When you think of the United States top oil and gas producing states, Pennsylvania probably doesn’t immediately come to mind. But the state’s ties to petroleum go back 150 years – and today, Pennsylvania once again finds itself as a key production hub thanks to a remarkable shale boom.
Way back in 1859, the world’s first commercial oil well was drilled in Pennsylvania under the supervision of Colonel Edwin Drake. When the well struck oil, a boom hit the area. For two decades, the state was the world’s leading producer of crude oil. Since that time, more than 350,000 oil and natural gas wells have been drilled across the state. Unfortunately, the state’s oil production peaked in 1891 at nearly 32 billion barrels and spent the better part of the following century on a steady decline to the point that it no longer warranted a major focus from the oil and gas industry:
A Fracking Boom Millions of Years in the Making
But the focus has returned.
Situated about a mile beneath the surface across most of the state of Pennsylvania is a geologic formation that is quite literally pumping new life into the state’s oil and gas industry and its economy. It’s the Marcellus shale formation, and it’s laid safely tucked away for more than 350 million years. Spanning across Pennsylvania, West Virginia, New York, Ohio, and Maryland, the Marcellus is among the largest shale regions in the country, and it’s estimated to be the second biggest natural gas play on earth.
Geologists and drillers have long known that the Marcellus held huge quantities of natural gas, but it wasn’t until recent advancements in horizontal drilling and hydraulic fracturing (also known simply as “fracking”) that it became economically feasible for drillers to extract gas from these formations. By utilizing the fracking technique that involves blasting a mixture of water, sand, and chemicals at a high pressure to release trapped oil and gas, it’s finally become possible to tap the Marcellus, which is expected to hold as much as 500 trillion cubic feet of natural gas. Even if just 10% of this gas is recovered, it would still be enough to meet the entire country’s natural gas needs for two years. Experts believe the formation’s depth and thickness contribute to its exceptional natural gas resources.
The abundance of natural gas in the Marcellus is having a significant economic impact on the state.
A big winner is Pennsylvania’s job market. Of all new jobs created between 2005 and 2012, a whopping 90% were created by the drilling industry. In 2009 alone, 44,000 new shale jobs were created in Pennsylvania, adding nearly $4 billion in value to the state’s economy. As of the second quarter of 2013, new shale jobs increased 35% compared to three years earlier. By 2020, it’s expected that the Marcellus could support more than 211,000 fracking jobs across the state. And it’s not just the fracking engineers, construction workers, and equipment operators who are being hired (at average salaries up to $25,000 a year more than the state average – plenty of companies seek employees to fill professional services and support positions.
All over the state, landowners are also profiting big-time. Before 2006, lease offers from drilling companies were insignificant, typically bringing in a few bucks an acre. Not so today… common signing bonuses are now a few grand per acre.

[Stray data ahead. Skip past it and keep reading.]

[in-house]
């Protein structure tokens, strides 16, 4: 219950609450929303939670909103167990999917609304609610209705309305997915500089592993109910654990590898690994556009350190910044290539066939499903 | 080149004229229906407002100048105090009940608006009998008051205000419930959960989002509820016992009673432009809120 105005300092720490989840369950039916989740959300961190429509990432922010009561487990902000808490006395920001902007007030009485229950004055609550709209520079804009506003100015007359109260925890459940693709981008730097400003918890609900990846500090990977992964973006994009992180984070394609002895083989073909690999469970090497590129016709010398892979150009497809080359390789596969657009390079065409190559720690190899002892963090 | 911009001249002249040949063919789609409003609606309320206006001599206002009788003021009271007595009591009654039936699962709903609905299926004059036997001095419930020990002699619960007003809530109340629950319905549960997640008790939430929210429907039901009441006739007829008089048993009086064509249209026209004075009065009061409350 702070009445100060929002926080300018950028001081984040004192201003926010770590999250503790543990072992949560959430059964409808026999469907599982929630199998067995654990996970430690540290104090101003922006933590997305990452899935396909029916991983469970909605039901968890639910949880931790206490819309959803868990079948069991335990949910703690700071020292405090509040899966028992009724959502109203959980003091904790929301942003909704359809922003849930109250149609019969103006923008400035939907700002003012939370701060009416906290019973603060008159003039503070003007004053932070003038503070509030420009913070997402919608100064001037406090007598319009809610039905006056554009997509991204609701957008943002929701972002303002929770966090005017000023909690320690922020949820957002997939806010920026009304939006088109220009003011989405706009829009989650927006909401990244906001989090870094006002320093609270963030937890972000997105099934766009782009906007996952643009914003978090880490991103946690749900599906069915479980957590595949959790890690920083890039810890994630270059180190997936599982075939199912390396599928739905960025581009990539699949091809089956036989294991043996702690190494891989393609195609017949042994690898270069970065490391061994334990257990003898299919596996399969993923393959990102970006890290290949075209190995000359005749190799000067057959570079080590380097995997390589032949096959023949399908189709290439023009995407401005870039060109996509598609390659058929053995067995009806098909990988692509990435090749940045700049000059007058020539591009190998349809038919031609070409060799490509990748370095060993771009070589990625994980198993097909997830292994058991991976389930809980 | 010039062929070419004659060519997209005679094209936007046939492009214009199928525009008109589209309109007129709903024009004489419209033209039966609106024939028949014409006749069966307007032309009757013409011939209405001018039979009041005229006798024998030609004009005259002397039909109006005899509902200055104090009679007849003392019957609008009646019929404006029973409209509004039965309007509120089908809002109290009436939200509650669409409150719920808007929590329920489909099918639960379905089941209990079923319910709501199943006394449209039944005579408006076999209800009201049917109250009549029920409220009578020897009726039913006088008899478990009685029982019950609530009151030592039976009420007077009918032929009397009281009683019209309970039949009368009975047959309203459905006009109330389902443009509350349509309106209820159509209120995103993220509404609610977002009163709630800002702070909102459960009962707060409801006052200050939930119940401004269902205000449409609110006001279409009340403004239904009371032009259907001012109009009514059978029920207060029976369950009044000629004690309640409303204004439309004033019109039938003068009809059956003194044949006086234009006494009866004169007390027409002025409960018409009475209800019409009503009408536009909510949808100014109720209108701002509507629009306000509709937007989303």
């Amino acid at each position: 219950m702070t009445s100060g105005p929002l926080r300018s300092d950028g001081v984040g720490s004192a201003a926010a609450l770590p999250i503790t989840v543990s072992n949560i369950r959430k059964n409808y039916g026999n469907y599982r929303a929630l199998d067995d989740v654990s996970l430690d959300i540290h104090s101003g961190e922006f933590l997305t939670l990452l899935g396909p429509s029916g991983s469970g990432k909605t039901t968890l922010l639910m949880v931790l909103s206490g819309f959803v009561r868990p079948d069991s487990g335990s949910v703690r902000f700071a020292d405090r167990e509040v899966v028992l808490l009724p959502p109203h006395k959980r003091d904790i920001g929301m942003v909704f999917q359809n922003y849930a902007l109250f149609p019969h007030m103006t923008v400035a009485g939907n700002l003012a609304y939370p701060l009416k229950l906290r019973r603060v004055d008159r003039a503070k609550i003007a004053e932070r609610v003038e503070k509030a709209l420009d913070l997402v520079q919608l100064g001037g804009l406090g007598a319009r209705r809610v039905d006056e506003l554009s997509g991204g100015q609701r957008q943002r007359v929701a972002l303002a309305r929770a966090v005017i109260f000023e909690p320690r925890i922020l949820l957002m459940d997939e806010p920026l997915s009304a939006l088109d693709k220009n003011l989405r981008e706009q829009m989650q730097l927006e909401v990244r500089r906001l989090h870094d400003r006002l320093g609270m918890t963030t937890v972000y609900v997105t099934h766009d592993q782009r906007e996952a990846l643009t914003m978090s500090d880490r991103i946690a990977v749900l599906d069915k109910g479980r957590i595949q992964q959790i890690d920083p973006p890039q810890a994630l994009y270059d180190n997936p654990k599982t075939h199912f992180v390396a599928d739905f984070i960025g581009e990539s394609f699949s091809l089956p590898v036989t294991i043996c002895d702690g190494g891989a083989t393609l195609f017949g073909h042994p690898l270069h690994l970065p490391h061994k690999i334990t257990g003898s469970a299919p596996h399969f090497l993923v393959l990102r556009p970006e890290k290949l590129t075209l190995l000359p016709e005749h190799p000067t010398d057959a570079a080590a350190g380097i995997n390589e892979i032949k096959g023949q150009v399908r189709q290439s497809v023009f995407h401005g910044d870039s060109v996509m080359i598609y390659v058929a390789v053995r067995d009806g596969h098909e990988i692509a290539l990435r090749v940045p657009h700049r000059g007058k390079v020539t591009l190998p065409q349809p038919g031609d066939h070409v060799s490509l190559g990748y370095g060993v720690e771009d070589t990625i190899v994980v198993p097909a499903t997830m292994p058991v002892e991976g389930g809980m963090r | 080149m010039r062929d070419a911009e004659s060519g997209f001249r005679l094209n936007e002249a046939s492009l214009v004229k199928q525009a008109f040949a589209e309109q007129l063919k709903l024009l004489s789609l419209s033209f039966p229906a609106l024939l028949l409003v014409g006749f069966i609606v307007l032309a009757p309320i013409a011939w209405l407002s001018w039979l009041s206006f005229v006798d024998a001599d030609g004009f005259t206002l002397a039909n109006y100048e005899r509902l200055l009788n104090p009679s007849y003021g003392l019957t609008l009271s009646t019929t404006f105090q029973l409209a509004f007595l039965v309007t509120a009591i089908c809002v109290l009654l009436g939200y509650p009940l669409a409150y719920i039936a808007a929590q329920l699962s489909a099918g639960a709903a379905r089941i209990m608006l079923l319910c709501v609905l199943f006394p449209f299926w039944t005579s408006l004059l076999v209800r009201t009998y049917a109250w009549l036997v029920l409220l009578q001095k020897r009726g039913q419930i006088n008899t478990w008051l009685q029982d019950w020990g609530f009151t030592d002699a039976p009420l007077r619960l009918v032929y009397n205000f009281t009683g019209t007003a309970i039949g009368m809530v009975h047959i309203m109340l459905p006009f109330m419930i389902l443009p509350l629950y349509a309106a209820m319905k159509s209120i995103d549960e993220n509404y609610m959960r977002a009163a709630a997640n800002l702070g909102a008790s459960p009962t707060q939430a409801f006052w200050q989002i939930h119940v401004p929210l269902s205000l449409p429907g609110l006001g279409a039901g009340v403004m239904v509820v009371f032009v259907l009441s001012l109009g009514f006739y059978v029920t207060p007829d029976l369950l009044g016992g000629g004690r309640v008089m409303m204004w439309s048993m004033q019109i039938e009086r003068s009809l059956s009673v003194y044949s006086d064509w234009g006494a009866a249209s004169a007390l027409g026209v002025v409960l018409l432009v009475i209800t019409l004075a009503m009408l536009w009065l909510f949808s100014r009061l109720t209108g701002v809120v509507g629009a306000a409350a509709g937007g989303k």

Sales tax collections, an indication of retail sales activity, show the economic significance of the state’s gas development. State sales tax in counties with significant Marcellus activity increased by an average of 11% between 2007 and 2010, compared with an average 6% decrease in counties with no Marcellus activity.
But the Marcellus doesn’t limit itself to helping one state. In the first half of 2013 alone, the Marcellus in Pennsylvania produced about 1.5 trillion cubic feet of gas, with year-end projections totaling about 3.2 trillion cubic feet, the equivalent of roughly 550 million barrels of oil. This bounty is a boon to the entire nation. Marcellus now supplies a majority of the gas for the eastern US, and gas from the Gulf Coast and western Canada that once shipped east is now fueling the Midwest and West Coast. This is important for a number of reasons. Not only does it help put the United States on the path to energy independence, but it’s a clean-burning energy source that serves as a bridge fuel between high-carbon coal and other future renewable energy sources, like cheap solar power. And because natural gas has about half the carbon footprint of coal, it’s providing remarkable environmental benefits, contributing to helping reduce CO2 emissions and improving air quality in major cities that are relying more heavily on natural gas.
Digging Deeper: Utica Shale Shows Promise
But why stop there?
Beneath the Marcellus is yet another layer of hydrocarbon-rich rock that runs all the way from Tennessee to Quebec. It’s the Utica shale, and some believe that it too is an oil and gas giant.
Early predictions estimate that the Utica could contain as much as 55 billion barrels of oil and 16 trillion cubic feet of natural gas. The play would become another large energy resource for Pennsylvania, although neighboring Ohio could end up with the lion’s share of that treasure.
For the moment, it’s mostly speculation about the Utica’s potential. Because of its great depth and inconsistent composition, geologists caution to expect many dead zones. Drillers question if it will be possible to extract the resources in an economically viable way.
Regardless of how things play out with the Utica, one thing is clear: The shale boom has brought new life to a slumping oil and gas industry in Pennsylvania. As a result, the state is prospering – and the entire nation is reaping the benefits.